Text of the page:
No - as you said before - we have no way of knowing.

              As far as enjoying movies for free is concerned - there are always movies available for free on TV. If newer movies were not available via the net then I guess those people would simply watch TV. You have no way of knowing that they would have spent money.

               

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                Anonymous Coward, Jun 14th, 2010 @ 5:29pm

                Re: Re: Re: Re: Re: Re:

                If newer movies were not available via the net then I guess those people would simply watch TV.


                In which case the licensing fees for said movies would go up, and the point holders would earn higher royalties for their work.

                Great argument!

                 

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                  Anonymous Coward, Jun 14th, 2010 @ 6:57pm

                  Re: Re: Re: Re: Re: Re: Re:

                  Not movies on TV but TV shows on TV.

                   

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                  Richard (profile), Jun 15th, 2010 @ 6:18am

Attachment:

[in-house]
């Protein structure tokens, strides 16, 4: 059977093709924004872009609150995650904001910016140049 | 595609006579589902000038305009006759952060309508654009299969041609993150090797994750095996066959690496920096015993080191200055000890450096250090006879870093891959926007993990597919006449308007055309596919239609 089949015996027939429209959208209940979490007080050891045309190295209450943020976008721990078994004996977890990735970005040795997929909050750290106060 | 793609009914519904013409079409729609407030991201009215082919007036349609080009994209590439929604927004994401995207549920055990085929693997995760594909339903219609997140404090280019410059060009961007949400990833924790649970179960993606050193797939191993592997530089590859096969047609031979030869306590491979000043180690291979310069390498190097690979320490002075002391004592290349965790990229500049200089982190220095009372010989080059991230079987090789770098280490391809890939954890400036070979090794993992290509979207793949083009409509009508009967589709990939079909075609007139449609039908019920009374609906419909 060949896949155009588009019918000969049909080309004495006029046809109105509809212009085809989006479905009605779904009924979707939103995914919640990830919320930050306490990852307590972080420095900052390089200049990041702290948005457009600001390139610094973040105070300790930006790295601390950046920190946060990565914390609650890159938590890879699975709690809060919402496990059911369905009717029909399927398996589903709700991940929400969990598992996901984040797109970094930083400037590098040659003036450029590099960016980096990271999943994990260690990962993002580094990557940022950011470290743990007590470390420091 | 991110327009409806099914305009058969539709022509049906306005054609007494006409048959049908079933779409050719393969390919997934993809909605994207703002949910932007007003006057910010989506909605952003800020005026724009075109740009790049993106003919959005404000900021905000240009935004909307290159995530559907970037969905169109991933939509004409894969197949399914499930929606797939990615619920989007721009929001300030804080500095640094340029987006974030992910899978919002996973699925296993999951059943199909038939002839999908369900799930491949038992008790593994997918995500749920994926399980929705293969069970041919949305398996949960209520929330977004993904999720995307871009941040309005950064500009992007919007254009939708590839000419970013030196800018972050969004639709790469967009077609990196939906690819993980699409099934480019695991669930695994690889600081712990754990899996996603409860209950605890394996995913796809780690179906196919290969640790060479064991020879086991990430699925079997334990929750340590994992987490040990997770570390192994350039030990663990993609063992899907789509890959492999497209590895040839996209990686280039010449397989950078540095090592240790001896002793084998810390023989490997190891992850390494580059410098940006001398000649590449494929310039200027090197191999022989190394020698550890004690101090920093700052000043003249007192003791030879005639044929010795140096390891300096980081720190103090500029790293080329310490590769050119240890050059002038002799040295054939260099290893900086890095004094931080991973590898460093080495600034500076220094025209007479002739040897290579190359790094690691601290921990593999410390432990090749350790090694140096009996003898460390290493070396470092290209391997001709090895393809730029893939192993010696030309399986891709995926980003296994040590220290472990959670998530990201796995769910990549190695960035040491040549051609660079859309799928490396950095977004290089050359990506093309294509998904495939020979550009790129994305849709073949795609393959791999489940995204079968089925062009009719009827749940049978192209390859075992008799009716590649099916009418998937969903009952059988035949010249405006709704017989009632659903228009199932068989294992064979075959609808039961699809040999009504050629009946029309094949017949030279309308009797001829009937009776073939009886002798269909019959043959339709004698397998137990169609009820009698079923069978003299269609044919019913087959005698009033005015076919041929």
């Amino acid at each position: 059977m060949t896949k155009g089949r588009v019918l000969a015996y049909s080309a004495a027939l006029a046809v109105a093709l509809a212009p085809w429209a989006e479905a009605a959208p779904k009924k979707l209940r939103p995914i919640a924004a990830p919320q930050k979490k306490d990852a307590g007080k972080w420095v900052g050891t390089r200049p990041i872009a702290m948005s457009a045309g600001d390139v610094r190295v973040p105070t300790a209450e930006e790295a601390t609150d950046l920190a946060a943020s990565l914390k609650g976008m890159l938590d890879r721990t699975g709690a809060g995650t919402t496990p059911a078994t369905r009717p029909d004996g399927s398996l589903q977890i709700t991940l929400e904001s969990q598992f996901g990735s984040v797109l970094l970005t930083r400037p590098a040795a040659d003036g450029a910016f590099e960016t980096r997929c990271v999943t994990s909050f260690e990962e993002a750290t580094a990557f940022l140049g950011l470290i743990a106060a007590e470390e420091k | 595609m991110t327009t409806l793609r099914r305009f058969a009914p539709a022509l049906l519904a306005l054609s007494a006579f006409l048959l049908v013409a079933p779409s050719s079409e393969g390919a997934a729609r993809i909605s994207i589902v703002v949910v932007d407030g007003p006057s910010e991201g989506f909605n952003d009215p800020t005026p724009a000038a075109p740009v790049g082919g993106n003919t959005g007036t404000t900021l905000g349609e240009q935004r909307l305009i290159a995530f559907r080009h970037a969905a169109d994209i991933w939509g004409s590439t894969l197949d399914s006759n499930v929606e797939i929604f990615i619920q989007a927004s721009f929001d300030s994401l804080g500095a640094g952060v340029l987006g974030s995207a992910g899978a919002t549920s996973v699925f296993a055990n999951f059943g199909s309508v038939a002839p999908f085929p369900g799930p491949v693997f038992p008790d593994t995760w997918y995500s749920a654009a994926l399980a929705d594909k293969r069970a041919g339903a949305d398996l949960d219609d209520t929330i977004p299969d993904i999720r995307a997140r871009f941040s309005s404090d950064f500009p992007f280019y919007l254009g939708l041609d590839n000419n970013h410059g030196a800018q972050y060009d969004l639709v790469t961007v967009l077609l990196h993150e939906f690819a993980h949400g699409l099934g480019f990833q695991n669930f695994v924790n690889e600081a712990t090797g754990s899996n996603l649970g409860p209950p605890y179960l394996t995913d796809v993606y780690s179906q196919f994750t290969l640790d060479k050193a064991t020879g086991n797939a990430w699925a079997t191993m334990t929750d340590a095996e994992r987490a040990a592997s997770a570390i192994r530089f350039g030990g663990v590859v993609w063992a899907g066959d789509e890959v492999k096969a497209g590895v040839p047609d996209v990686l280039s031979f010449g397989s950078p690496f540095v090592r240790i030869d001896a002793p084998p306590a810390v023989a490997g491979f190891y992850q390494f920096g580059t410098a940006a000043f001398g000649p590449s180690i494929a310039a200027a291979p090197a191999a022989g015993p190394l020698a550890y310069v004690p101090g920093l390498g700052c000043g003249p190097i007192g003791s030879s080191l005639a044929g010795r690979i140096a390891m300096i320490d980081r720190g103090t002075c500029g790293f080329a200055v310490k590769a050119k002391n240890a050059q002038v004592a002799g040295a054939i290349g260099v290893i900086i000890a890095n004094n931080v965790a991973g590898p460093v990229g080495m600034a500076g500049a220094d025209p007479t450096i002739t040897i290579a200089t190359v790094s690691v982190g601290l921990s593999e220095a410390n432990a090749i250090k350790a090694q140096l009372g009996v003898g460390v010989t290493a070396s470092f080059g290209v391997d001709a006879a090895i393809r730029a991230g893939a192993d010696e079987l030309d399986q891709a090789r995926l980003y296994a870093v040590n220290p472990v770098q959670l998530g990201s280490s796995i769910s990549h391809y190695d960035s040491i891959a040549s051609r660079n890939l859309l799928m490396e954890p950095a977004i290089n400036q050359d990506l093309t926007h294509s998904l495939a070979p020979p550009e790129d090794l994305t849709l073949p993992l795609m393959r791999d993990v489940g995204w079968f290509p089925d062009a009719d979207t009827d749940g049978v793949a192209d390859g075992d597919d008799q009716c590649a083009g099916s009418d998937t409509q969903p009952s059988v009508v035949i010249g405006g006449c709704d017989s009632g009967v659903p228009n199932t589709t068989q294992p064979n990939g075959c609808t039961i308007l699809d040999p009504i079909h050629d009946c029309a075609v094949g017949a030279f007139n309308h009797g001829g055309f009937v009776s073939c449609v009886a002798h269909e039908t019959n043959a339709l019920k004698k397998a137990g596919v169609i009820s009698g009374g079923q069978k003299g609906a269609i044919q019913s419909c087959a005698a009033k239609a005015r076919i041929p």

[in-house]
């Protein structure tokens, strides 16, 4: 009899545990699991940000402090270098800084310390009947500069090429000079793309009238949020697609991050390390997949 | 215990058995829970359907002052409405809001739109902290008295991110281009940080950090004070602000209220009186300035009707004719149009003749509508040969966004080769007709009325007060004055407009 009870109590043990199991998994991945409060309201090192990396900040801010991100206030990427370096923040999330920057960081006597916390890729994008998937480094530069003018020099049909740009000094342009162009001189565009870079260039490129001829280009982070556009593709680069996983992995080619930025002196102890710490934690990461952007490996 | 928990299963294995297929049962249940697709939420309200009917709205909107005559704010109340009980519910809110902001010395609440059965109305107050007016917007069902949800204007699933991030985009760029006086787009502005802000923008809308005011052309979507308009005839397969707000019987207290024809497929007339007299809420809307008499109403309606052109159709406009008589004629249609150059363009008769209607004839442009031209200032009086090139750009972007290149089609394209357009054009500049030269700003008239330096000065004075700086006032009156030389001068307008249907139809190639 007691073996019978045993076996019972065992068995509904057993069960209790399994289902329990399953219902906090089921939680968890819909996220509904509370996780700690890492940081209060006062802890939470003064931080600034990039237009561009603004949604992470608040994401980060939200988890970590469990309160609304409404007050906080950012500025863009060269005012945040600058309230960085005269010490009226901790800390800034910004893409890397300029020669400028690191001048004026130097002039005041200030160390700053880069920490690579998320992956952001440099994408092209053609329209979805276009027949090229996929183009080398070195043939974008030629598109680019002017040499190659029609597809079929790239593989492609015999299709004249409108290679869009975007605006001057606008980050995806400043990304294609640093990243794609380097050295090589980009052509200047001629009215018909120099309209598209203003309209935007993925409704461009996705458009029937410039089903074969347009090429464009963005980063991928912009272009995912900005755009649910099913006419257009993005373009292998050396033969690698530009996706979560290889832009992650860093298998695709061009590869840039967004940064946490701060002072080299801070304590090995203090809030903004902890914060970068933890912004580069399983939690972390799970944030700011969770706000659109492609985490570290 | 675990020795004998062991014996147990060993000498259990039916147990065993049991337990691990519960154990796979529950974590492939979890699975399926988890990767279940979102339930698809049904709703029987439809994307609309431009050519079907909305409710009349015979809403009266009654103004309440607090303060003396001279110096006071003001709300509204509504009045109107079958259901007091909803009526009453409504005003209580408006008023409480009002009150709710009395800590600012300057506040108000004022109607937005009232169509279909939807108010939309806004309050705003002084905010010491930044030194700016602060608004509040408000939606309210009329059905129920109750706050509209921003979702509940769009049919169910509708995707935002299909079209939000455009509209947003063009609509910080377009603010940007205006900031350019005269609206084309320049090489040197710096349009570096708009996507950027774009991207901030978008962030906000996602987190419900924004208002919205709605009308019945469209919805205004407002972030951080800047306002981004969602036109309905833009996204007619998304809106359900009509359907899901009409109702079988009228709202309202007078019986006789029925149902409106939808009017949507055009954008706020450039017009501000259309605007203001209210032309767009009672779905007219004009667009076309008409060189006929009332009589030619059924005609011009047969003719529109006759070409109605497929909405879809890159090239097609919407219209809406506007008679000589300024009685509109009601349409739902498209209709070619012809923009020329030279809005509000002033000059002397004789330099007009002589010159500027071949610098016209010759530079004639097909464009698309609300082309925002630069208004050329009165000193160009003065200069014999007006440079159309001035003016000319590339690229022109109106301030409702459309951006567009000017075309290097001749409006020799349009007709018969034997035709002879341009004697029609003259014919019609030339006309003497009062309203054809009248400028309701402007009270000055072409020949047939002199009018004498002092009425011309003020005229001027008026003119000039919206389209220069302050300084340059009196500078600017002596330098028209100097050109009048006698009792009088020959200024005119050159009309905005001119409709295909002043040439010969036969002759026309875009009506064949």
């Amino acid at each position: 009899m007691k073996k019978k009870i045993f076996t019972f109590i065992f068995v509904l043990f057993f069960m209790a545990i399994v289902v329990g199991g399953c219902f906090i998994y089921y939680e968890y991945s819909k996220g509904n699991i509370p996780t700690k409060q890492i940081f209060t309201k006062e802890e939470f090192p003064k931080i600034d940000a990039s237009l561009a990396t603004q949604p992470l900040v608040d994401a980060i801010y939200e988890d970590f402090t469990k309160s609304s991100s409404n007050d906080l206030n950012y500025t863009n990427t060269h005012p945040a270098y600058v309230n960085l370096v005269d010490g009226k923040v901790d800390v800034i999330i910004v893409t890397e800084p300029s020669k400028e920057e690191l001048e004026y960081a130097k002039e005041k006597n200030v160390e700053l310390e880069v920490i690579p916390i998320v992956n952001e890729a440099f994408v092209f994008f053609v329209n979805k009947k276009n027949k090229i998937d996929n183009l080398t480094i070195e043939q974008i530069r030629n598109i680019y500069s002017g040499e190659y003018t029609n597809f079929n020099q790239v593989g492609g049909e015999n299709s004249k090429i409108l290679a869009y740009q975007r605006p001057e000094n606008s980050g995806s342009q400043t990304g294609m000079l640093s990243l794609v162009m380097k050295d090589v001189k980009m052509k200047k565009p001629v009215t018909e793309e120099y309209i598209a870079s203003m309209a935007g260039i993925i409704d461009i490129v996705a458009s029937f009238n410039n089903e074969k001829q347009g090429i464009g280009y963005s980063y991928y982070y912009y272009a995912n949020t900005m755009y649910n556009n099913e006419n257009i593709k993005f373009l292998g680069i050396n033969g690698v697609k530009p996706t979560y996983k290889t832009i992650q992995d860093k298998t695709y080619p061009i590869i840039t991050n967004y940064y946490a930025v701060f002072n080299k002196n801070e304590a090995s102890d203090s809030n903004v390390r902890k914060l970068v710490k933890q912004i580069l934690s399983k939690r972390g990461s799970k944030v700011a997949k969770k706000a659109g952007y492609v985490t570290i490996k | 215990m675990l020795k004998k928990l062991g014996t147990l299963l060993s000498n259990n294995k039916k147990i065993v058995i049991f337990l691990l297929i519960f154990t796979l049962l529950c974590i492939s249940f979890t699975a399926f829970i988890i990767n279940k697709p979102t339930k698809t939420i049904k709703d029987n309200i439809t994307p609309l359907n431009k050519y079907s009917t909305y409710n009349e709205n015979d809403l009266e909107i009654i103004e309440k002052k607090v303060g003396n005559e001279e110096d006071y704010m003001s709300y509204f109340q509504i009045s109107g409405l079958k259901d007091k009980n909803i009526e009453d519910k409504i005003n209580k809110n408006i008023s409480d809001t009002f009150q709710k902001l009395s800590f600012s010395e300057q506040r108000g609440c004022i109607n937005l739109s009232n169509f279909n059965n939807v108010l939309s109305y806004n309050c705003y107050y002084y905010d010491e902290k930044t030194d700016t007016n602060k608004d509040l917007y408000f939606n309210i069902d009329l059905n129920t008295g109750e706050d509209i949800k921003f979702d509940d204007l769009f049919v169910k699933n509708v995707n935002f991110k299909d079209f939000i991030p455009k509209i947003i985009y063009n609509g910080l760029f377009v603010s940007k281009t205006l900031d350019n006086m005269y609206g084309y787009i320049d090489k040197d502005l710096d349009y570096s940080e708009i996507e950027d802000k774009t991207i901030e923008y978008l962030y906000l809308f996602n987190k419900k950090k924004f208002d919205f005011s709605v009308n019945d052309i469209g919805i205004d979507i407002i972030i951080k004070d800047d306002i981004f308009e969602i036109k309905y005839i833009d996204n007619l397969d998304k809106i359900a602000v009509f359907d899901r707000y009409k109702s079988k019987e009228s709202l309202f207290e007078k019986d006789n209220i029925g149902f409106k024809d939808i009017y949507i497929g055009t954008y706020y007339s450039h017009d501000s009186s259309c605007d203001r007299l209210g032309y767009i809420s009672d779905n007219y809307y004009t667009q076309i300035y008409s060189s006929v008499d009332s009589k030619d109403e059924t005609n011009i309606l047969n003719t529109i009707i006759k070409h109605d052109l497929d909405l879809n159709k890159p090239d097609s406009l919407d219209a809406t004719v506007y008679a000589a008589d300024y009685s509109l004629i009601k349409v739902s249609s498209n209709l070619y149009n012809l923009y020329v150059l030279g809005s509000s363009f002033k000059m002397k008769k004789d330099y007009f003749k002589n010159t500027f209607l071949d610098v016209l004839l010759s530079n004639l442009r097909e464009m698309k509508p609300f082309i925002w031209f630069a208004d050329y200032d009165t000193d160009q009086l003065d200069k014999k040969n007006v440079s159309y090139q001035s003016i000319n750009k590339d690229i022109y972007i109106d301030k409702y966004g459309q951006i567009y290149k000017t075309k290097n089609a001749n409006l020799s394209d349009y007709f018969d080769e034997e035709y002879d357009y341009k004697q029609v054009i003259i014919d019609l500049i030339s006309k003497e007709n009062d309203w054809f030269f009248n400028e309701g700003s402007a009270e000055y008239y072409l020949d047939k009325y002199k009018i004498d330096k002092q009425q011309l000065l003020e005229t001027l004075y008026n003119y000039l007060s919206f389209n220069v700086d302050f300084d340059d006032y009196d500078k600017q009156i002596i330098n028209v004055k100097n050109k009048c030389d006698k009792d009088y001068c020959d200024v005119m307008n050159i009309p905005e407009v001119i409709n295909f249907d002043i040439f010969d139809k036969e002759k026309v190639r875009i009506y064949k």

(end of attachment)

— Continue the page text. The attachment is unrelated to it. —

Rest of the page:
Re: Re: Re: Re: Re: Re: Re:

                  In which case the licensing fees for said movies would go up, and the point holders would earn higher royalties for their work.


                  Sounds like a reasonable argument - but the people who watch for free are time rich but cash poor. As such they have no significant disposable income. Therefore as a demographic they have zero value to advertisers and so don't add to the marketability of the films they watch on TV.

                  Advertisers want the attention of the time poor/cash rich section of the community (which is much scarcer) - but this is the section of the community that does pay for cinema tickets DVDs etc (unless the producers choose to put them off with oppressive DRM).

                   

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              RD, Jun 14th, 2010 @ 3:44pm

              Re: Re: Re: Re: Re:

              "it is the same old arguments, like trying to show that raping the girl didnt really harm her."

              Hey FUCK YOU TAM, you can fucking DIE you piece of shit. My niece was raped and that is NOT THE GOD DAMN SAME THING as fucking FILE SHARING. At ALL. For you to make such a disgusting and offensive comparison shows just what a piece of scum you are.

              You are fucking piece of shit and I hope you rot in hell.

               

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                Anonymous Coward, Jun 14th, 2010 @ 5:43pm

                Re: Re: Re: Re: Re: Re:

                You are fucking piece of shit and I hope you rot in hell.